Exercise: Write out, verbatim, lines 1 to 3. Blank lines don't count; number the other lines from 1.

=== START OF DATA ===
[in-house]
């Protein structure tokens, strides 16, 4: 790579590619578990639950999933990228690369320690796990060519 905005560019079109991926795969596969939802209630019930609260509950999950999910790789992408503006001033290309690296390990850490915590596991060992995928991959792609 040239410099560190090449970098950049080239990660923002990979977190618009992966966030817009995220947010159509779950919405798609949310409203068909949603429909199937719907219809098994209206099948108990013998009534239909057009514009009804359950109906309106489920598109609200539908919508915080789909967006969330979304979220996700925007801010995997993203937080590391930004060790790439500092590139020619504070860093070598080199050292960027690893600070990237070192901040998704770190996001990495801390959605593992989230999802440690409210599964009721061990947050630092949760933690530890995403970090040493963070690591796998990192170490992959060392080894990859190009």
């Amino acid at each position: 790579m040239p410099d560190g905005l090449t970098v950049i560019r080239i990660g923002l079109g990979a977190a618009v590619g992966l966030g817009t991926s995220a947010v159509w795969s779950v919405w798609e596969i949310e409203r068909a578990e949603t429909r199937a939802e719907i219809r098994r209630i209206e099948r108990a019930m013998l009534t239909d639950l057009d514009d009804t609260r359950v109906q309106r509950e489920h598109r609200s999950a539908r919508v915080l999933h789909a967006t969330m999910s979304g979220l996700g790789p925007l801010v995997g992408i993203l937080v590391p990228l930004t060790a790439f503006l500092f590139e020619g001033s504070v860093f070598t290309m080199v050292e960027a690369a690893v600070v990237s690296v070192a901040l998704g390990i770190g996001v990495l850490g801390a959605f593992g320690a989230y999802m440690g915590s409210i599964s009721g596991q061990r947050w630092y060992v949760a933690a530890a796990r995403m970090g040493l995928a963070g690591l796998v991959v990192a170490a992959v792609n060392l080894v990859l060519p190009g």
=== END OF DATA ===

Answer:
[in-house]
């Protein structure tokens, strides 16, 4: 790579590619578990639950999933990228690369320690796990060519 905005560019079109991926795969596969939802209630019930609260509950999950999910790789992408503006001033290309690296390990850490915590596991060992995928991959792609 040239410099560190090449970098950049080239990660923002990979977190618009992966966030817009995220947010159509779950919405798609949310409203068909949603429909199937719907219809098994209206099948108990013998009534239909057009514009009804359950109906309106489920598109609200539908919508915080789909967006969330979304979220996700925007801010995997993203937080590391930004060790790439500092590139020619504070860093070598080199050292960027690893600070990237070192901040998704770190996001990495801390959605593992989230999802440690409210599964009721061990947050630092949760933690530890995403970090040493963070690591796998990192170490992959060392080894990859190009």
């Amino acid at each position: 790579m040239p410099d560190g905005l090449t970098v950049i560019r080239i990660g923002l079109g990979a977190a618009v590619g992966l966030g817009t991926s995220a947010v159509w795969s779950v919405w798609e596969i949310e409203r068909a578990e949603t429909r199937a939802e719907i219809r098994r209630i209206e099948r108990a019930m013998l009534t239909d639950l057009d514009d009804t609260r359950v109906q309106r509950e489920h598109r609200s999950a539908r919508v915080l999933h789909a967006t969330m999910s979304g979220l996700g790789p925007l801010v995997g992408i993203l937080v590391p990228l930004t060790a790439f503006l500092f590139e020619g001033s504070v860093f070598t290309m080199v050292e960027a690369a690893v600070v990237s690296v070192a901040l998704g390990i770190g996001v990495l850490g801390a959605f593992g320690a989230y999802m440690g915590s409210i599964s009721g596991q061990r947050w630092y060992v949760a933690a530890a796990r995403m970090g040493l995928a963070g690591l796998v991959v990192a170490a992959v792609n060392l080894v990859l060519p190009g």